The main actors in the Avengers movies weren't together all that often. So on the rare occasions when they were in town to shoot together, Chris Evans would send up a Bat-Signal (sorry) for them to go party. The simple text saying "Assemble" is one of Clark Gregg's personal favorites.

3. Captain America isn't eating shawarma because of an uncomfortable prosthetic.

The end credits for The Avengers broke the mold by featuring a pair of scenes. The first promises the arrival of Thanos as a major villain directly involved in aggressions against Earth, and the second shows the battle-worn Avengers making good on a throwaway joke about eating shawarma. This second scene wasn't part of the original script, and wasn't even shot until the day after the movie had its Los Angeles premiere on April 11, 2012, when the actors were in the middle of their media blitz.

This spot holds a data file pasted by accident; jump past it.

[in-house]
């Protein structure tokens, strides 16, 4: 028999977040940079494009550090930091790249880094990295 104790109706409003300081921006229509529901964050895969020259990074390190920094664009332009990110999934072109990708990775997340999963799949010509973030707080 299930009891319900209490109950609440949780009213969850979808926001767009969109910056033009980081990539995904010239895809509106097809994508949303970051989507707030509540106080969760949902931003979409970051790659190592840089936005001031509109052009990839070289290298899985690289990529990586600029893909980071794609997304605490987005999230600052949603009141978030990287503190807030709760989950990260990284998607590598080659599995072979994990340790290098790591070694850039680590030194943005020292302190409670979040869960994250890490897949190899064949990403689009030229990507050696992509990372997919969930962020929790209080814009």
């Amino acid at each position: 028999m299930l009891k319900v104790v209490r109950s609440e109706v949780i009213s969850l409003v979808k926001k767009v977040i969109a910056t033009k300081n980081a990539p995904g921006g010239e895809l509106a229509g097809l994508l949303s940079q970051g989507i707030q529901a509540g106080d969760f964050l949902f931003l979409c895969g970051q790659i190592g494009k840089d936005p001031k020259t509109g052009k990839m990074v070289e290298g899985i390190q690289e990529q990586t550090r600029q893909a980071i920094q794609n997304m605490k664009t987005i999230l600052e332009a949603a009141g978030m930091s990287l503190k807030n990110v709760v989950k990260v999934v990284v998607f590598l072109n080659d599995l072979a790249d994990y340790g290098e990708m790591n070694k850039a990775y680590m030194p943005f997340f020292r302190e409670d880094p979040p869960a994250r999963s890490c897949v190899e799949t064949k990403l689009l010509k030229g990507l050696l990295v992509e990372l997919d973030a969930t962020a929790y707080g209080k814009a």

Because of the timing, continuity became a problem for Evans, whose Captain America is the only one not eating in the scene. Instead, his hand is covering his face in seeming exhaustion. The real reason we don't get a good look at Evans is because he had grown a beard for Bong Joon-ho's Snowpiercer (2013), and the prosthetic they to cover it up didn't look real enough for him to chow down.

4. They got Hulk to smash Loki with a rope and a surprise.

One of the most memorable moments in The Avengers is when Hulk (Mark Ruffalo) answers Loki's (Tom Hiddleston) erudite taunts by slamming him like a rag doll. They pulled it off with a rope, several stunt actors, and by not telling Hiddleston exactly when they'd tug the wire. "The experience of being yanked out of frame was one I will not forget in a hurry," Hiddleston told Entertainment Weekly.

5. Mark Ruffalo was almost The Hulk before he was The Hulk.